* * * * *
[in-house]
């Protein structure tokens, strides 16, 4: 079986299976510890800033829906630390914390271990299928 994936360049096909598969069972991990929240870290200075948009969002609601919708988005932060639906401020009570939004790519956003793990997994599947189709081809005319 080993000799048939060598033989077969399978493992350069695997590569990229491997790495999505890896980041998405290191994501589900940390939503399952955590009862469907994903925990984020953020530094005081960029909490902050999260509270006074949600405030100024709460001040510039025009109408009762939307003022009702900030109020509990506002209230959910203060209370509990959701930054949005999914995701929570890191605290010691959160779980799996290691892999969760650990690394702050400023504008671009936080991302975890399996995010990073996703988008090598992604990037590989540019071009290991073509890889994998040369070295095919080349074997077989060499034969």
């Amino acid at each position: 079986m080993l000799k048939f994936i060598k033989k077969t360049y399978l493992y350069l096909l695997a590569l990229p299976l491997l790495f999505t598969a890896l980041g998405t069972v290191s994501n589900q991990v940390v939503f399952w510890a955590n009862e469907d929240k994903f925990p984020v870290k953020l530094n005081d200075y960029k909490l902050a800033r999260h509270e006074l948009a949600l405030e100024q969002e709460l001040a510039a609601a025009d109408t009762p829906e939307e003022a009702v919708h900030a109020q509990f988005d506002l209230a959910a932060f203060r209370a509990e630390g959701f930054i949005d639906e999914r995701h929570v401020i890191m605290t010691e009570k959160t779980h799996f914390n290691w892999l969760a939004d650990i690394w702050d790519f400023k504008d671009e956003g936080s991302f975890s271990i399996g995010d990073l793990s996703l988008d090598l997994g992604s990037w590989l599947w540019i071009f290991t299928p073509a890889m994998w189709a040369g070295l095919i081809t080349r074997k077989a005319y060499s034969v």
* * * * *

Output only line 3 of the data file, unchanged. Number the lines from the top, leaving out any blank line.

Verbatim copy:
């Amino acid at each position: 079986m080993l000799k048939f994936i060598k033989k077969t360049y399978l493992y350069l096909l695997a590569l990229p299976l491997l790495f999505t598969a890896l980041g998405t069972v290191s994501n589900q991990v940390v939503f399952w510890a955590n009862e469907d929240k994903f925990p984020v870290k953020l530094n005081d200075y960029k909490l902050a800033r999260h509270e006074l948009a949600l405030e100024q969002e709460l001040a510039a609601a025009d109408t009762p829906e939307e003022a009702v919708h900030a109020q509990f988005d506002l209230a959910a932060f203060r209370a509990e630390g959701f930054i949005d639906e999914r995701h929570v401020i890191m605290t010691e009570k959160t779980h799996f914390n290691w892999l969760a939004d650990i690394w702050d790519f400023k504008d671009e956003g936080s991302f975890s271990i399996g995010d990073l793990s996703l988008d090598l997994g992604s990037w590989l599947w540019i071009f290991t299928p073509a890889m994998w189709a040369g070295l095919i081809t080349r074997k077989a005319y060499s034969v």